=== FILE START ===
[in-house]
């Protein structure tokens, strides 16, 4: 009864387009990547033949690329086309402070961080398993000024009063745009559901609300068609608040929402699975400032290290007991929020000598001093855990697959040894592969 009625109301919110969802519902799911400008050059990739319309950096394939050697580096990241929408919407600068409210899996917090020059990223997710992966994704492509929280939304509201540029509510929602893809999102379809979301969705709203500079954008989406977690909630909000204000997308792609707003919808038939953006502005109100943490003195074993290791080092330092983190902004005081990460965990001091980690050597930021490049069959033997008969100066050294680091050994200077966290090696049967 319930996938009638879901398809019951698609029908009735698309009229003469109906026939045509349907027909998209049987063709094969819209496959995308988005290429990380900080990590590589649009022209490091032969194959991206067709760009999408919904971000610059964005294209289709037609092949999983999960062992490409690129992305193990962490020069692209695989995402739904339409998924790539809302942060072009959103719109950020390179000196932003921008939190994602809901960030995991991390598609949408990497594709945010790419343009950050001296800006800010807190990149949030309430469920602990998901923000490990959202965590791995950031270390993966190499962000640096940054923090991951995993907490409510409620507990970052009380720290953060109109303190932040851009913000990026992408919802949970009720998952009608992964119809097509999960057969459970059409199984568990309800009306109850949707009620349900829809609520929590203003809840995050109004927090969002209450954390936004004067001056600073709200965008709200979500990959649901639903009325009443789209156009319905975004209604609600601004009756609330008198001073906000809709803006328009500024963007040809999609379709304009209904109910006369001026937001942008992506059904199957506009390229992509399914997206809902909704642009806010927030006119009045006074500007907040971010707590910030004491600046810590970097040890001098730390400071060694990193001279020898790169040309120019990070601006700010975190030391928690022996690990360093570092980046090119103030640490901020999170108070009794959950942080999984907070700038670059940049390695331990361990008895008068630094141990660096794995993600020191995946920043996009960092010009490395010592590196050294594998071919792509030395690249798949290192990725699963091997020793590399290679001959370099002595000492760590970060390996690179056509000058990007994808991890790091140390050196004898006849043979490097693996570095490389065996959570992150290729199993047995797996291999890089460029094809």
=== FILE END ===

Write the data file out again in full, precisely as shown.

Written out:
[in-house]
């Protein structure tokens, strides 16, 4: 009864387009990547033949690329086309402070961080398993000024009063745009559901609300068609608040929402699975400032290290007991929020000598001093855990697959040894592969 009625109301919110969802519902799911400008050059990739319309950096394939050697580096990241929408919407600068409210899996917090020059990223997710992966994704492509929280939304509201540029509510929602893809999102379809979301969705709203500079954008989406977690909630909000204000997308792609707003919808038939953006502005109100943490003195074993290791080092330092983190902004005081990460965990001091980690050597930021490049069959033997008969100066050294680091050994200077966290090696049967 319930996938009638879901398809019951698609029908009735698309009229003469109906026939045509349907027909998209049987063709094969819209496959995308988005290429990380900080990590590589649009022209490091032969194959991206067709760009999408919904971000610059964005294209289709037609092949999983999960062992490409690129992305193990962490020069692209695989995402739904339409998924790539809302942060072009959103719109950020390179000196932003921008939190994602809901960030995991991390598609949408990497594709945010790419343009950050001296800006800010807190990149949030309430469920602990998901923000490990959202965590791995950031270390993966190499962000640096940054923090991951995993907490409510409620507990970052009380720290953060109109303190932040851009913000990026992408919802949970009720998952009608992964119809097509999960057969459970059409199984568990309800009306109850949707009620349900829809609520929590203003809840995050109004927090969002209450954390936004004067001056600073709200965008709200979500990959649901639903009325009443789209156009319905975004209604609600601004009756609330008198001073906000809709803006328009500024963007040809999609379709304009209904109910006369001026937001942008992506059904199957506009390229992509399914997206809902909704642009806010927030006119009045006074500007907040971010707590910030004491600046810590970097040890001098730390400071060694990193001279020898790169040309120019990070601006700010975190030391928690022996690990360093570092980046090119103030640490901020999170108070009794959950942080999984907070700038670059940049390695331990361990008895008068630094141990660096794995993600020191995946920043996009960092010009490395010592590196050294594998071919792509030395690249798949290192990725699963091997020793590399290679001959370099002595000492760590970060390996690179056509000058990007994808991890790091140390050196004898006849043979490097693996570095490389065996959570992150290729199993047995797996291999890089460029094809």